Verdict: Basically right

Cedric Paquette

Everyone’s favorite pest has had a rough go this season and last. He dealt with injuries off and on that have limited him and kept his production down. I projected him for a two year deal for $950,000 a year mirroring the deal that J.T. Brown had gotten coming off of his entry level contract. Paquette did sign a two year deal, but the cap hit was only for $812,500. I think if he had performed more as expected last season and didn’t have the injuries to deal with, he would have gotten the projected salary.

Verdict: 90% right

Anthony DeAngelo

I thought that DeAngelo would move along more quickly in his progression towards a right handed, power play specialist defenseman. Instead, attitude issues and poor defensive work meant that Yzerman made the decision to trade him to the Arizona Coyotes for a 2nd round pick that was used on Libor Hajek. I had thought DeAngelo might be ready for a roster spot in 2016-17, but perhaps I was a little pie in the sky on that one.

Verdict: 100% wrong

Nikita Nesterov

Nesterov was another player that I was using as a placeholder on the roster. I had thought that perhaps Nesterov, Slater Koekkoek, and DeAngelo would hold down the bottom three spots. Instead, Coburn was re-signed and DeAngelo was traded. Nesterov and Koekkoek though have been rotating in and out as the sixth defenseman on the roster. I projected a one year contract for $850,000. Nesterov signed a one year contract for $725,000. I’ll count that as a win.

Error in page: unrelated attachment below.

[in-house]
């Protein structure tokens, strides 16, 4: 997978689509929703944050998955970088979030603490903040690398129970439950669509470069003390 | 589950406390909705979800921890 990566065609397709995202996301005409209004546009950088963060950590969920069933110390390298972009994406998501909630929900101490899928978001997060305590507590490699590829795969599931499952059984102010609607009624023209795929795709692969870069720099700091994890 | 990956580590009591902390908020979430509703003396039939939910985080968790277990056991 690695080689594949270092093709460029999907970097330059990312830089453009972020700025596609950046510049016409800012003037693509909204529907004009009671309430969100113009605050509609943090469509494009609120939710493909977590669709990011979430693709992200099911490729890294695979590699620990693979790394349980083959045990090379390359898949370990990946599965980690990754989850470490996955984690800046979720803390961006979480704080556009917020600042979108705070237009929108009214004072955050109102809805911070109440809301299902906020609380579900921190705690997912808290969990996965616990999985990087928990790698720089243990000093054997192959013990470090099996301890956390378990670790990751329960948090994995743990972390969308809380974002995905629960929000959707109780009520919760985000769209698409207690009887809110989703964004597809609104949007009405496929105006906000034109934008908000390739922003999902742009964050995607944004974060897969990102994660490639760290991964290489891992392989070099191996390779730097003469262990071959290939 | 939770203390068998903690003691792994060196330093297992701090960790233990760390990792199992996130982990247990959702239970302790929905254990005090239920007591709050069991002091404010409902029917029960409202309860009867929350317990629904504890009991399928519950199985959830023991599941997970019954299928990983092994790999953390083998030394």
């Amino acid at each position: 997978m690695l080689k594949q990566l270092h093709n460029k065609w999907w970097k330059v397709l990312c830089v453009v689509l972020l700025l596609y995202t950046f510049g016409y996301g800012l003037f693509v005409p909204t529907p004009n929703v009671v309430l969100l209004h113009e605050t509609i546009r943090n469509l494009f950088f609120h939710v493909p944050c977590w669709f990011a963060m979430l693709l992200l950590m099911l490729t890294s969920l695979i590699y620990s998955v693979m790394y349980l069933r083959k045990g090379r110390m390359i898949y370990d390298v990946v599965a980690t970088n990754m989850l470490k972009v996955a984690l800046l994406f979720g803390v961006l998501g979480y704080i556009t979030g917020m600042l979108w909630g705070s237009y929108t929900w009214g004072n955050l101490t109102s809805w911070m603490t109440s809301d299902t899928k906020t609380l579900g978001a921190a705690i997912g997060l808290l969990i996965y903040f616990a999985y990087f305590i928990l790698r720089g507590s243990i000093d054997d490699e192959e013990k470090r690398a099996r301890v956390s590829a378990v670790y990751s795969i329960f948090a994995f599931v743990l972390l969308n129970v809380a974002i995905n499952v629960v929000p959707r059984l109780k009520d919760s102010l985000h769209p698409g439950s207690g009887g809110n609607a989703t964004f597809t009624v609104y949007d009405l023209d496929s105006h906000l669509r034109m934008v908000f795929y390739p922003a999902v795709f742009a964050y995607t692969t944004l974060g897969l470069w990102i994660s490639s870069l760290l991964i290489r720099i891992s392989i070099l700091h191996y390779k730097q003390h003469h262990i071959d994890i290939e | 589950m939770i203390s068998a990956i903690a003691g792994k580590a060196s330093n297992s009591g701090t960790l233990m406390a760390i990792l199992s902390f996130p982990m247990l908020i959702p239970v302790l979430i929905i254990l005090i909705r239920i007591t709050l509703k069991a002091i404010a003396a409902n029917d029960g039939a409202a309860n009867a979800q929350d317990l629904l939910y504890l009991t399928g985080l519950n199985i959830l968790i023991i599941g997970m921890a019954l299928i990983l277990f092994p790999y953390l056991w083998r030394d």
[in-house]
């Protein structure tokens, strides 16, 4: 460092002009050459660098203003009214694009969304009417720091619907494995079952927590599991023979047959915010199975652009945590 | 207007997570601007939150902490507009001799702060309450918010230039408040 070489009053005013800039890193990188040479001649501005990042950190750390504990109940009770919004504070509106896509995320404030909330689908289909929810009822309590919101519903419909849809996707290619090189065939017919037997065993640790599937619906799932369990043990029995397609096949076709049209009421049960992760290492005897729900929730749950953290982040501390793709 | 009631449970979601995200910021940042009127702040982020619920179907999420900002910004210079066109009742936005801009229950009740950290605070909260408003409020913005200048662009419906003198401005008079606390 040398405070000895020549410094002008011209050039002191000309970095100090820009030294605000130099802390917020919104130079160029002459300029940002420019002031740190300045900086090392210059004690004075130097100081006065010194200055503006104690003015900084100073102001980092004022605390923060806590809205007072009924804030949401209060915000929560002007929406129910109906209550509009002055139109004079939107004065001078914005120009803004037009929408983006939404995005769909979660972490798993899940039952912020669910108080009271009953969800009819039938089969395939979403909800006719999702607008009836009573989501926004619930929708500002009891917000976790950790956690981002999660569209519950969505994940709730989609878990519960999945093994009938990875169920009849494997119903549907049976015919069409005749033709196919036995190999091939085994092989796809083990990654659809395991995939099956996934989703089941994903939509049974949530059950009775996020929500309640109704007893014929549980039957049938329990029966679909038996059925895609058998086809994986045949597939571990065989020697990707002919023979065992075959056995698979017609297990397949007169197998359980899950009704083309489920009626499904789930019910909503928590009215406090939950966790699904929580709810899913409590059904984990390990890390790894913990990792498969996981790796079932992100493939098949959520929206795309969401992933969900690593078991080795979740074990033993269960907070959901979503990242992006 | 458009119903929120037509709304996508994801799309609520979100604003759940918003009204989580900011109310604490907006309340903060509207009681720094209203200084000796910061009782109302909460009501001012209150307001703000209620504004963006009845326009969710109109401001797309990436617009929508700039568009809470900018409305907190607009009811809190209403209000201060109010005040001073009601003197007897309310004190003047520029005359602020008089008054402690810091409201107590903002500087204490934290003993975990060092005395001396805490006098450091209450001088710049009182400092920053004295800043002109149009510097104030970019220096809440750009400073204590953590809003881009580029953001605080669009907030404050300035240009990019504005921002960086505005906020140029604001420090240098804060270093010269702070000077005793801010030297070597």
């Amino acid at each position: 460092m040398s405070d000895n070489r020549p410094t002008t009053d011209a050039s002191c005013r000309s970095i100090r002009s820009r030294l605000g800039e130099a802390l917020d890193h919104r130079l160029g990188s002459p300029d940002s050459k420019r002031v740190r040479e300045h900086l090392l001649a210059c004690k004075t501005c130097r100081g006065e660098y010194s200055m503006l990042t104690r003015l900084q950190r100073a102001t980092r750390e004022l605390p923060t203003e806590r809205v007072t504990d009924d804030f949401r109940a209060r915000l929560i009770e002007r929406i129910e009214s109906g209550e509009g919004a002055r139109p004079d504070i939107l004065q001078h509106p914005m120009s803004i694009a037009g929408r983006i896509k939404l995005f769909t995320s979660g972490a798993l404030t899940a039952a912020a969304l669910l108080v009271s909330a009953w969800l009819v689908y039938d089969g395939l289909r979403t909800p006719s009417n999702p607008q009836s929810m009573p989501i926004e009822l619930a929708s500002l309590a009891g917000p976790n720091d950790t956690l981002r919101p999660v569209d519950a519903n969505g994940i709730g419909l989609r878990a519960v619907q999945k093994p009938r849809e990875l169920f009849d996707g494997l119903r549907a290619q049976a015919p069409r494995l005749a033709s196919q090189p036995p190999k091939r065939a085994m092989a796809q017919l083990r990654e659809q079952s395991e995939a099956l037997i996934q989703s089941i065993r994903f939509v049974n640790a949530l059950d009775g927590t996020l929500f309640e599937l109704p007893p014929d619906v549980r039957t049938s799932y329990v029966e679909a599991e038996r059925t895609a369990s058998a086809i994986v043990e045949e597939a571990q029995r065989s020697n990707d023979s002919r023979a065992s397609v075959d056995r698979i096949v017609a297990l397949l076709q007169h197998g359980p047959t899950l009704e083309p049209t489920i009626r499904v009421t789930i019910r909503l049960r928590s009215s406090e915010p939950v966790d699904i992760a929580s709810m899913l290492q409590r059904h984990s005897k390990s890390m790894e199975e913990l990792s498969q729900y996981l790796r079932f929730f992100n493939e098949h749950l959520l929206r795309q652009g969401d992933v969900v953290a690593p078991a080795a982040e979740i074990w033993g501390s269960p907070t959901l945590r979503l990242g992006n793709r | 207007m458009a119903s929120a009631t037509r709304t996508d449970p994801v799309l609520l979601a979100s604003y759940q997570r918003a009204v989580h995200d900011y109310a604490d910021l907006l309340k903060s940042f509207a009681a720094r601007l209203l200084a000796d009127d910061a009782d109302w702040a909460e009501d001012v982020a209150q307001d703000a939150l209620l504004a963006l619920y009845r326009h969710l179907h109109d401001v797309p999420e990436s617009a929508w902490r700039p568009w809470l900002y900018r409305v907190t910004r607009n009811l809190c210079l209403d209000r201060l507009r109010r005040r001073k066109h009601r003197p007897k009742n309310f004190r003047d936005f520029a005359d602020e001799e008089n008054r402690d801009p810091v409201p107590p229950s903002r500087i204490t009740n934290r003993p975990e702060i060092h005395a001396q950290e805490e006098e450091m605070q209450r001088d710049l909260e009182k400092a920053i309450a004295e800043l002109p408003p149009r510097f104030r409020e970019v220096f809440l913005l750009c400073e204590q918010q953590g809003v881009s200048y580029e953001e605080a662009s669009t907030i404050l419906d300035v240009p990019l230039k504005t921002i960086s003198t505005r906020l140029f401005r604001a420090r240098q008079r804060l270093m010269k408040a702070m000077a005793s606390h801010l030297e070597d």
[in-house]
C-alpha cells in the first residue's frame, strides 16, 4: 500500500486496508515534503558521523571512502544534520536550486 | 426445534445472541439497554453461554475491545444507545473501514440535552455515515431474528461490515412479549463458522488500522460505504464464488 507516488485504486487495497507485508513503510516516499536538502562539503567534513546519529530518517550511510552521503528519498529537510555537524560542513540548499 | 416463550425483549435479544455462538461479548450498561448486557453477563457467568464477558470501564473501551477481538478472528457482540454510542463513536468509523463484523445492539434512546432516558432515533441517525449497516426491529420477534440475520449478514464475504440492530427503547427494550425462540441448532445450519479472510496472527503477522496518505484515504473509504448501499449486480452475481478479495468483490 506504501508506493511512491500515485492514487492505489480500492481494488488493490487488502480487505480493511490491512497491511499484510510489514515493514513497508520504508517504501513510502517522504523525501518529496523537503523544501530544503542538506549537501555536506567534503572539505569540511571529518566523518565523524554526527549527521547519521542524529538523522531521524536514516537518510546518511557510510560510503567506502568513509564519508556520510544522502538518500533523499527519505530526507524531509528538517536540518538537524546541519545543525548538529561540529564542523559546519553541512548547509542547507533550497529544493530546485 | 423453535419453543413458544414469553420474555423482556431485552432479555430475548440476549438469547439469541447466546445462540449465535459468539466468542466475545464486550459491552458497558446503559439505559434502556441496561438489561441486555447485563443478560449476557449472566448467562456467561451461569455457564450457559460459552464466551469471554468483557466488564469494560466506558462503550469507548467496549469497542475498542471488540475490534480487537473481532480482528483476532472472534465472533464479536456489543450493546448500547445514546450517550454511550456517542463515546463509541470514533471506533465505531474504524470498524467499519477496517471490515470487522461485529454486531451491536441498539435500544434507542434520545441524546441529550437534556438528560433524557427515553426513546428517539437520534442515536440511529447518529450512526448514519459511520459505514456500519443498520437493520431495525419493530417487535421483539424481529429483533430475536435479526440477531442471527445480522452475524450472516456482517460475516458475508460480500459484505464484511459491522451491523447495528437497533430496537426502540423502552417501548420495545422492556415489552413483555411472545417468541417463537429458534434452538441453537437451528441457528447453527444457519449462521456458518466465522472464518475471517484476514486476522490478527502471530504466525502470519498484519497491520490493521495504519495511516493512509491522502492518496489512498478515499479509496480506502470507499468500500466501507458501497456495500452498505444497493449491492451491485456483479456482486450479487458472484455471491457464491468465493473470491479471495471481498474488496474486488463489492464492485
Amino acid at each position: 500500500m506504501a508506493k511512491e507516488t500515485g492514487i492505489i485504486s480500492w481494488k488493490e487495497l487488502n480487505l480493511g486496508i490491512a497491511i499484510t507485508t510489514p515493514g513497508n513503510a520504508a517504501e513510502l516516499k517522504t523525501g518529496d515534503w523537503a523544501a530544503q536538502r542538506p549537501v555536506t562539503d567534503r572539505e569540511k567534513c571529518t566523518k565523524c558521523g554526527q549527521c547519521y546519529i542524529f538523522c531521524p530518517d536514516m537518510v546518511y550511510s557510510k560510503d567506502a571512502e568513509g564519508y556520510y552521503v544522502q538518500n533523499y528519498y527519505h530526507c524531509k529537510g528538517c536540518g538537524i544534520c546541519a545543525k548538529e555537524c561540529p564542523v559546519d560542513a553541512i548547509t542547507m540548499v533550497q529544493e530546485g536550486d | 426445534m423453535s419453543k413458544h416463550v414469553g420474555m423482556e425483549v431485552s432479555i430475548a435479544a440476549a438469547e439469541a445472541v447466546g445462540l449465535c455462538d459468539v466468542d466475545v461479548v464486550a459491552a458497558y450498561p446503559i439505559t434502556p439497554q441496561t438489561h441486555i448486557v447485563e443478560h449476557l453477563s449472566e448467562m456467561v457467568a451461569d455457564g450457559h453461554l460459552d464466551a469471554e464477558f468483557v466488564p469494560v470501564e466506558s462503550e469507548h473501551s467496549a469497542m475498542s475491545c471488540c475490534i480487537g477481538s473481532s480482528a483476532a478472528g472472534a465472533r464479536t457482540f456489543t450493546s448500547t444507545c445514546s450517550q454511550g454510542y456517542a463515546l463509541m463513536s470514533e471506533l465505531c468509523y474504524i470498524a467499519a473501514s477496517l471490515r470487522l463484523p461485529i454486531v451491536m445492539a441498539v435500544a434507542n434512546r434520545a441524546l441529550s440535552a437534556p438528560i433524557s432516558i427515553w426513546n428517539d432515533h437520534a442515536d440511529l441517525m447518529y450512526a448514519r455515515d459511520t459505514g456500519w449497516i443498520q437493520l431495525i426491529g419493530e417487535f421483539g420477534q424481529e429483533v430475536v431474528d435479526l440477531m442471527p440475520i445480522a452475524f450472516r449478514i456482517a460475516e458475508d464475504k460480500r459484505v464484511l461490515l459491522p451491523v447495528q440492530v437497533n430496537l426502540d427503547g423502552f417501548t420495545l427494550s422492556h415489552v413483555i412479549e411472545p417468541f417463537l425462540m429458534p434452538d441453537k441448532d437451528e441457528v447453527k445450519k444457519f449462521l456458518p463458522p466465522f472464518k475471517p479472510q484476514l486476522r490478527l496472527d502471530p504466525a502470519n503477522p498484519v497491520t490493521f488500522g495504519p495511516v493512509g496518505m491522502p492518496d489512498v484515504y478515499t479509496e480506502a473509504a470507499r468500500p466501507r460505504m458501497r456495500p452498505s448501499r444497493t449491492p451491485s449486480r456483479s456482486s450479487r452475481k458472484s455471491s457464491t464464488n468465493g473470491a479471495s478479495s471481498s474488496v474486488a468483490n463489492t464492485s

Verdict: 80% right

Victor Hedman

Hedman didn’t waste any time in signing an eight year contract extension with the Lightning to stay beyond the 2016-17 season. I projected Hedman signing an eight year contract worth $7.5 million a year. At the time, the data for high end franchise defensemen was a bit skewed. You had P.K. Subban as a more recent example that represented the absolute ceiling for a Hedman contract. Many of the other contracts for franchise defensemen were years old and some of them had been signed prior to the new CBA that limited what teams could do. Hedman’s new contract will pay him $7.875 million per year over eight years.